I've been a freelance developer for many years and am setting up a system designed to attract clients through one of my developer websites.

If successful, these would be clients I do not know, and some jobs may be very small. When working with clients I know on larger projects, I'm accustomed to doing the work before I get paid. But, here, that seems risky.

I'm looking for suggestions on the payment schedule I should require for small projects. I suspect potential clients will not be willing to pay the full amount up front, and so the solution will probably be some sort of compromise.


6 Answers 6


Up-Front + Milestones

Typically, you should have some payment up-front to begin work. Then, have milestones where you deliver some part of the project to them, or show an update to progress where the next payment is due. This way you have the incentive to keep working on the project, because you don't get paid the full amount until you deliver, and they have the incentive to actually pay you along the way because they won't get the full product if you walk out because they stopped paying you mid-stream.

As with anything, this is negotiable, and good-will comes in to play depending on clients/relationships, etc. Milestone and upfront payment percentages can vary widely, so use your own discression as to both what's fair and to what degree you are willing to risk not getting paid.


I ask clients to pay 50% up front and 50% when the project is complete and I have given it to them. I have lost a lot of money in the past when clients suddenly pull out and I have not gotten anything off them up front.

With the 50% up front you know you can trust them and it will cover your development costs. They will also feel happy that you won't get your final 50% until you have given them the completed project - and you know you can trust them as they were willing to pay a large enough amount up front.

  • +1 for a compromise between payments before and payments after the work is done. Mar 28, 2011 at 21:07
  • You just need to make sure that you get enough before hand that if something happens (i.e. they refuse to pay the final amount) you're not totally screwed and you've covered your costs.
    – user21466
    Mar 29, 2011 at 1:02

two sane options

  1. if you're flat-bidding the work, or the cost of an iteration, half in advance and half on completion. For your own protection, insist that acceptance tests be objective and automated.

  2. if you're working by the hour, sell pre-paid hours

  • Can you elaborate on what you mean by automated acceptance tests? +1 on pre-paid hours, although I'm sure that could turn some customers off. Mar 28, 2011 at 21:04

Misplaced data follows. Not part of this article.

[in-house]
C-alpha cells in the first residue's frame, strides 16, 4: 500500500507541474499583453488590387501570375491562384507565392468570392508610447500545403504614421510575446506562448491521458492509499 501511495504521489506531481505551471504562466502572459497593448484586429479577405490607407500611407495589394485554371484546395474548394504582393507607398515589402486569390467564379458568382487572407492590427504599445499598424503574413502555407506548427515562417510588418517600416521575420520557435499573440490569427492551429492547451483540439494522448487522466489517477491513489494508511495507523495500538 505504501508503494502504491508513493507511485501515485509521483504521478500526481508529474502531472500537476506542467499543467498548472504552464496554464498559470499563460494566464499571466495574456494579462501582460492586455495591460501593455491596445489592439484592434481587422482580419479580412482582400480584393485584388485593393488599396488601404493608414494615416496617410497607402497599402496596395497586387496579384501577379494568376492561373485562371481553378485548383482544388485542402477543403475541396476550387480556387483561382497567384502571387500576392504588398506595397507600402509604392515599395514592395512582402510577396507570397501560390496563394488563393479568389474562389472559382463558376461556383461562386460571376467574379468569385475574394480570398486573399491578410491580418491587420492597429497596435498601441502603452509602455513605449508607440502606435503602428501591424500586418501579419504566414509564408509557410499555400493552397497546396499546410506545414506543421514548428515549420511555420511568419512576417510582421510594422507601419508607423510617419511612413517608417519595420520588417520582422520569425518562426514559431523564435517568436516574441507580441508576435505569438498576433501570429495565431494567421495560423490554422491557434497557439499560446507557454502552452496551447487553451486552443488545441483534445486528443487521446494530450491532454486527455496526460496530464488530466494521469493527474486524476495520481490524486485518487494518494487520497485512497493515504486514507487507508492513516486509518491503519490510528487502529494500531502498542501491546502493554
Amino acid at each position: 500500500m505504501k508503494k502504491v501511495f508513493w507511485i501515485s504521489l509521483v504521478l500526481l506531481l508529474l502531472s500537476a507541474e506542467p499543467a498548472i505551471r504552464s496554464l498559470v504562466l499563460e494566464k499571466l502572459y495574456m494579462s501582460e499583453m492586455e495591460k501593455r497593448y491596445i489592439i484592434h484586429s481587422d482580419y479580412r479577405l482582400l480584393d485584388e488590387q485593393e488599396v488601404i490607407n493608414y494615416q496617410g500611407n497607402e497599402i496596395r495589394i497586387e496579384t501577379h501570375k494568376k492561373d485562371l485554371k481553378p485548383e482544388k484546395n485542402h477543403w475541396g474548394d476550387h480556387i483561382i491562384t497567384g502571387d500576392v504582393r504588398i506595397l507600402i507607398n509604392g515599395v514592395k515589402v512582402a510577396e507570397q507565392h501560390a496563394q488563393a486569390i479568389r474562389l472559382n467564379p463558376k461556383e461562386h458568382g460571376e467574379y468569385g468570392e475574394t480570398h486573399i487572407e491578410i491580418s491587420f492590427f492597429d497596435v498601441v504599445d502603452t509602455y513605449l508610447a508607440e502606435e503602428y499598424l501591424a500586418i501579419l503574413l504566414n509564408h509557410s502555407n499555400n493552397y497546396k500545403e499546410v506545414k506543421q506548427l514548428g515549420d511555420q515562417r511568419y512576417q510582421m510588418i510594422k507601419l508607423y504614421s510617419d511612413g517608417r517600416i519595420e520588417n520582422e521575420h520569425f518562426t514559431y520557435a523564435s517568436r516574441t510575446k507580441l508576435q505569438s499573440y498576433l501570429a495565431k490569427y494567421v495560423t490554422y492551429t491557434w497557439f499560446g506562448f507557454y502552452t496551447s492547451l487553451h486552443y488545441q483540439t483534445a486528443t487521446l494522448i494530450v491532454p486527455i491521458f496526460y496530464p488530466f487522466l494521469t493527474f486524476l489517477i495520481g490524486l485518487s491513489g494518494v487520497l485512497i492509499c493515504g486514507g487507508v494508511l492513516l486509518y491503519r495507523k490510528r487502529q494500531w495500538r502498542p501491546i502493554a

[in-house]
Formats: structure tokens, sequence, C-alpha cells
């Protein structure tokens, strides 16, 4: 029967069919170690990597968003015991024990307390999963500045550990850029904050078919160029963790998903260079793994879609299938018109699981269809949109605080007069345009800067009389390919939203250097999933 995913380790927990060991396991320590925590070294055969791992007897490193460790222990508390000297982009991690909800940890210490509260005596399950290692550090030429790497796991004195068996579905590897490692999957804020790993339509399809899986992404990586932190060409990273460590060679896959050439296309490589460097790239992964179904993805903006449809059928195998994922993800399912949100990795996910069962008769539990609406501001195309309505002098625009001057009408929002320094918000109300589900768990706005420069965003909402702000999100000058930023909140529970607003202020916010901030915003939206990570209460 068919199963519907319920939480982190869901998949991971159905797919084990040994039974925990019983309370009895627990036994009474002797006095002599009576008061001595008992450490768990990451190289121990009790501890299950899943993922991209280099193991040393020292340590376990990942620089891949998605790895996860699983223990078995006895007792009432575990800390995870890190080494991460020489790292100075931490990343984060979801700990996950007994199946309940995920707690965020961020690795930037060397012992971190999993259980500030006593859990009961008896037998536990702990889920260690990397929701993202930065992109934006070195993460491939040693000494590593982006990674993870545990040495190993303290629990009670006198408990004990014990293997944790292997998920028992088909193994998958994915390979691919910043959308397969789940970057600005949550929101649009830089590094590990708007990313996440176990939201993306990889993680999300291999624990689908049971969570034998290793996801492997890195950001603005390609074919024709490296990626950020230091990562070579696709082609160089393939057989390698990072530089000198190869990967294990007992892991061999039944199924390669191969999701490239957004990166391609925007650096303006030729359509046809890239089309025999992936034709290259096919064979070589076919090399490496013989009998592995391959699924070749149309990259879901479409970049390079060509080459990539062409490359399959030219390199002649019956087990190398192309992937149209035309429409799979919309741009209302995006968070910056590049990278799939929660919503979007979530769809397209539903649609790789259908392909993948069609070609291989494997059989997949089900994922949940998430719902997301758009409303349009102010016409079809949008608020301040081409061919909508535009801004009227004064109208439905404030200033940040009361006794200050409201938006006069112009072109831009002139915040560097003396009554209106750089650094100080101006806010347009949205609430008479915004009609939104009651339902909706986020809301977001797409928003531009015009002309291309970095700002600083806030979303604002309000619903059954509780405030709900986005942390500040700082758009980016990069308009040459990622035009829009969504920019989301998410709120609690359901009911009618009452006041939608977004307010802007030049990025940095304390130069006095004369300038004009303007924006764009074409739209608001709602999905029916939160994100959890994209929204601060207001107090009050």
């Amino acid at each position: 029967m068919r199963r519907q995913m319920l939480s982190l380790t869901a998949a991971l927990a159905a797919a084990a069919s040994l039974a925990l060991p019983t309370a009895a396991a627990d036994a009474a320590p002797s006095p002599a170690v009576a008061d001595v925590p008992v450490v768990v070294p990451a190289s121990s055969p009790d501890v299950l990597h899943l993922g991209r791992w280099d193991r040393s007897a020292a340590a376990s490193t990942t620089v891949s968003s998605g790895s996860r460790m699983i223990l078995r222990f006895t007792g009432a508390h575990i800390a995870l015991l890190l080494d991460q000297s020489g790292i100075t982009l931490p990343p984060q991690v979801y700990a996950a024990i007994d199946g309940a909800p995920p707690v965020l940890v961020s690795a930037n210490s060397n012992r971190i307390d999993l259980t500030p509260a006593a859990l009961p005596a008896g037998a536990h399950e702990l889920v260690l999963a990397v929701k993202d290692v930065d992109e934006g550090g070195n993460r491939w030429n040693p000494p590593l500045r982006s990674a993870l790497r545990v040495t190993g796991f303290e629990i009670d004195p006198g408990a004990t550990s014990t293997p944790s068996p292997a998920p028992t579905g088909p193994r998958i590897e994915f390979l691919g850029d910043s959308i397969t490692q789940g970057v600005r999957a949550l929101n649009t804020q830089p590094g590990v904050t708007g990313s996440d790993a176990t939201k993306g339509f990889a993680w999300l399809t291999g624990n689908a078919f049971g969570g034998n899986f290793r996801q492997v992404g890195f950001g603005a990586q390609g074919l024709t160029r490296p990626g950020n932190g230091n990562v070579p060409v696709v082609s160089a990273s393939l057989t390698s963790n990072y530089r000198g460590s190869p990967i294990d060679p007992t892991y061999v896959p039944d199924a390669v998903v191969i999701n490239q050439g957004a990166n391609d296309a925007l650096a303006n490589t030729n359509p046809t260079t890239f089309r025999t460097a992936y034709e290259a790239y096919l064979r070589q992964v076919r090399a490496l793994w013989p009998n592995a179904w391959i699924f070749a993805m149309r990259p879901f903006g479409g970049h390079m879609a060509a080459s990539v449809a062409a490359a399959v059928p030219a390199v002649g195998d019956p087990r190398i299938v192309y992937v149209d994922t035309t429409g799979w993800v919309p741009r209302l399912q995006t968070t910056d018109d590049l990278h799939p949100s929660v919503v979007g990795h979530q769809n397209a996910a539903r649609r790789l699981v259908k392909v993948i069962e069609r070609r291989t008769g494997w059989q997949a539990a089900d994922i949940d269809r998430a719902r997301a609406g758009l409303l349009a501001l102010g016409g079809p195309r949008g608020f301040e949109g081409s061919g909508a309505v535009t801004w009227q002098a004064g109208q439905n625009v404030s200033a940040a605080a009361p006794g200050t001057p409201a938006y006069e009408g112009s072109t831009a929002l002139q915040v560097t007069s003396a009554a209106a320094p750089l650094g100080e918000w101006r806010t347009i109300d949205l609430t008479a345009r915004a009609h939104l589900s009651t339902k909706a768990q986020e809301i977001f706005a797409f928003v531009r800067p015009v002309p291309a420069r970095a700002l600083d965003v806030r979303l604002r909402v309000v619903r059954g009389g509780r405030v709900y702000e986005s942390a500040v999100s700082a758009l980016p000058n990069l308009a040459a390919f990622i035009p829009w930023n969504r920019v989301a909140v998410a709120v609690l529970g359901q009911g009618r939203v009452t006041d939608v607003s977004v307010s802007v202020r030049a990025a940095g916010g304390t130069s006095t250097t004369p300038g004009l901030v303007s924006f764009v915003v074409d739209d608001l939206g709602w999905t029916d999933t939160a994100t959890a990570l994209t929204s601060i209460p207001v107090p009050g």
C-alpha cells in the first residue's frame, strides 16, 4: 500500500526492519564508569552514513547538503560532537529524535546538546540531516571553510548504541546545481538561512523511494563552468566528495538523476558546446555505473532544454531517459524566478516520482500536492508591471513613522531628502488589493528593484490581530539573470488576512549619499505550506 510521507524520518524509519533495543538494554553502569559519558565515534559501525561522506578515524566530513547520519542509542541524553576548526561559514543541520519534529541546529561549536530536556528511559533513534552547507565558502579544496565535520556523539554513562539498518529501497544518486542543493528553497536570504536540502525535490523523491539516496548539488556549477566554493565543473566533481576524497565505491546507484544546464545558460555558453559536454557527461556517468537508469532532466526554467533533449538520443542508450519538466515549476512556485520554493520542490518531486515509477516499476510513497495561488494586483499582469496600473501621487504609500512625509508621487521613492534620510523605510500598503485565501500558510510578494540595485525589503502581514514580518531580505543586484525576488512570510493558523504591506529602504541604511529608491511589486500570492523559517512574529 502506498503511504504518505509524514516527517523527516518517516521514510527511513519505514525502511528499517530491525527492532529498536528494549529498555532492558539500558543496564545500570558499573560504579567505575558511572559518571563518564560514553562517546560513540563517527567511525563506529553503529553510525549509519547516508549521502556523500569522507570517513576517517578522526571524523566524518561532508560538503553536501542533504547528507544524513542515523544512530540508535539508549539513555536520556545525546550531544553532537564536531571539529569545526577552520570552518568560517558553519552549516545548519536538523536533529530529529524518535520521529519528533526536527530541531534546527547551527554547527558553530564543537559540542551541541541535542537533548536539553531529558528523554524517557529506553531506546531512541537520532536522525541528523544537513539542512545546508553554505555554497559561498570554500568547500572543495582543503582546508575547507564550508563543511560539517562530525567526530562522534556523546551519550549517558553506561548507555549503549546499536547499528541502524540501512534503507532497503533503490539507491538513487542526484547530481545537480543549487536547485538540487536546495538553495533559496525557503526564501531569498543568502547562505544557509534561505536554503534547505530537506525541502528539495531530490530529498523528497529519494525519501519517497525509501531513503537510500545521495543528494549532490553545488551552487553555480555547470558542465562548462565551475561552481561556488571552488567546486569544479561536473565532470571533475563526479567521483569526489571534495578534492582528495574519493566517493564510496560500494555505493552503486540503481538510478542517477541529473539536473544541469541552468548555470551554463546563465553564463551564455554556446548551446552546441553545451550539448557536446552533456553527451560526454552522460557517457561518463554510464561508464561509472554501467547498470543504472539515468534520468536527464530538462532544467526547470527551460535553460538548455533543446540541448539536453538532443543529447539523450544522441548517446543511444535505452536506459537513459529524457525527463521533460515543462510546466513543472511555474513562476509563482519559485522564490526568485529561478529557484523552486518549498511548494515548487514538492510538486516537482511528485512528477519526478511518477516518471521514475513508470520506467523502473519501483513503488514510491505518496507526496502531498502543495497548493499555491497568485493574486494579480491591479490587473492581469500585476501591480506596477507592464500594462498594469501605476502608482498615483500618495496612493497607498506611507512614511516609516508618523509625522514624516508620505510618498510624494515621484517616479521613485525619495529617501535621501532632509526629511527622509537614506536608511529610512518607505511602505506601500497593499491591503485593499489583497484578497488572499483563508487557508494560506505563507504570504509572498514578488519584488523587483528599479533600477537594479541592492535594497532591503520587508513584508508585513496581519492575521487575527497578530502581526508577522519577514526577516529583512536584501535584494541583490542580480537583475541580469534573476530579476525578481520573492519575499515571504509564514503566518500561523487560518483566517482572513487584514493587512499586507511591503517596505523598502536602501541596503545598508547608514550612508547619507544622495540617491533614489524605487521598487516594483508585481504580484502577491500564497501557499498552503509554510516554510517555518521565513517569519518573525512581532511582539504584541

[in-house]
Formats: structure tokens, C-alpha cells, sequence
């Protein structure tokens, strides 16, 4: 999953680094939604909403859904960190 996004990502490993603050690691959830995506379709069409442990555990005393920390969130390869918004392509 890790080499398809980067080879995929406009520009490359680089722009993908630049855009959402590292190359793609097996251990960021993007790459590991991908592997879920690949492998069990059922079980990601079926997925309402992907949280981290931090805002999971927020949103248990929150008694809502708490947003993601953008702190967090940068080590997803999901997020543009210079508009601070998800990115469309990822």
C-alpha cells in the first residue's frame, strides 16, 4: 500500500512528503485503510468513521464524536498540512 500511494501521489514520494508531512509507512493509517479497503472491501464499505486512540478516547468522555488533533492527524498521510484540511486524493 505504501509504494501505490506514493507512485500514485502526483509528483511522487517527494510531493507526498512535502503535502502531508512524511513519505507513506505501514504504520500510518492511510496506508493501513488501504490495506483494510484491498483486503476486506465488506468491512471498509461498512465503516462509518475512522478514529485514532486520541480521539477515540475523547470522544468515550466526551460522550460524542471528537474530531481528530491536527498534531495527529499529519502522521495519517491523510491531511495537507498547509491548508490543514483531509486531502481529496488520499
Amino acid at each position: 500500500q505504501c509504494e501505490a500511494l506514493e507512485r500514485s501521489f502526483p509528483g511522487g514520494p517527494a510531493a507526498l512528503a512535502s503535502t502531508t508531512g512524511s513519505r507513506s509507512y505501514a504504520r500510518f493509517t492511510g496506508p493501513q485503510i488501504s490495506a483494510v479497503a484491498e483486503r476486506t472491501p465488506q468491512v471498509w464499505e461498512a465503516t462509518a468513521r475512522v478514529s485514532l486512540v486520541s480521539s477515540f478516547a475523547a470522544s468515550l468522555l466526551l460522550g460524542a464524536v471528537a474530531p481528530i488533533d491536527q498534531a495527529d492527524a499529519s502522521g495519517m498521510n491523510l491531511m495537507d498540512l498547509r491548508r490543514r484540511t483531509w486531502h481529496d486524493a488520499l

• @Jonathan: it's common practice to have "acceptance tests" to determine that a piece of software does what it is supposed to do. Automating these tests (a la TDD) is highly recommended, as it removes any subjectivitiy from the process and makes it easier to ensure that the software passes all the tests before it is delivered, and after it is delivered. Mar 28, 2011 at 22:10
  • I agree on the "pre-paid" hours. They're called a retainer fee. Mar 29, 2011 at 0:04

I don't know if anything like this exists, but perhaps go the middle ground.. Have a middle tier account where the payment is paid, so that the money is now in limbo.. you know that the money is available, and they know you won't run off with it.

Then inside that freedom you can work out any appropriate milestone payments on a per-project basis.

  • 2
    Only problem - who administers that escrow account? If they don't trust him enough to pay upfront, they aren't going to trust an escrow arrangement he offers either...
    – Jim
    Mar 28, 2011 at 20:32
  • Well, I think something like this could work. For example, if it was a company like PayPal, people would trust it. However, I'm not sure such a service exists, and imagine they'd want a percent if they did. Mar 28, 2011 at 21:06
  • 2
    yeah mate there are heaps of escrow services around. The freelancing site that I use (Scriptlance.com) actually has an escrow facility built in to the site. Works pretty well. Not sure how they handle disputes though
    – JT.WK
    Mar 28, 2011 at 21:24
  • 1
    Guru.com and Elance also provide escrow services. Mar 28, 2011 at 23:55

Don't go for small projects...it takes just as much effort to land a small project as it does to land a big one. For the big projects, if you're truly worried about payment use an invoice factoring service. They run credit on your client and if approved give you the full value of the invoice minus 1-2%. From there, they handle all of the collections on your behalf. You don't have to worry about anything but providing the service.

  • With this particular setup the projects would come to me, and I'd be more than happy to take on a small project right at the moment. For larger projects, I generally don't run into any difficultly. Mar 29, 2011 at 0:07
  • 2
    At a time when company's are at a financial crisis, small projects might be the only option for survival Mar 29, 2011 at 0:15

It's always a risk if you don't get paid first or at least a percentage of what is agreed. Be strict and always ask a down payment first, especially if you can't trust the employer. It's your right to ask for it. Don't worry about it. A written contract would also be helpful. It establishes that it is a professional business and it also sets the limitations and a basis of what is agreed. You can read this article for smart ways to be ensured that you get paid.

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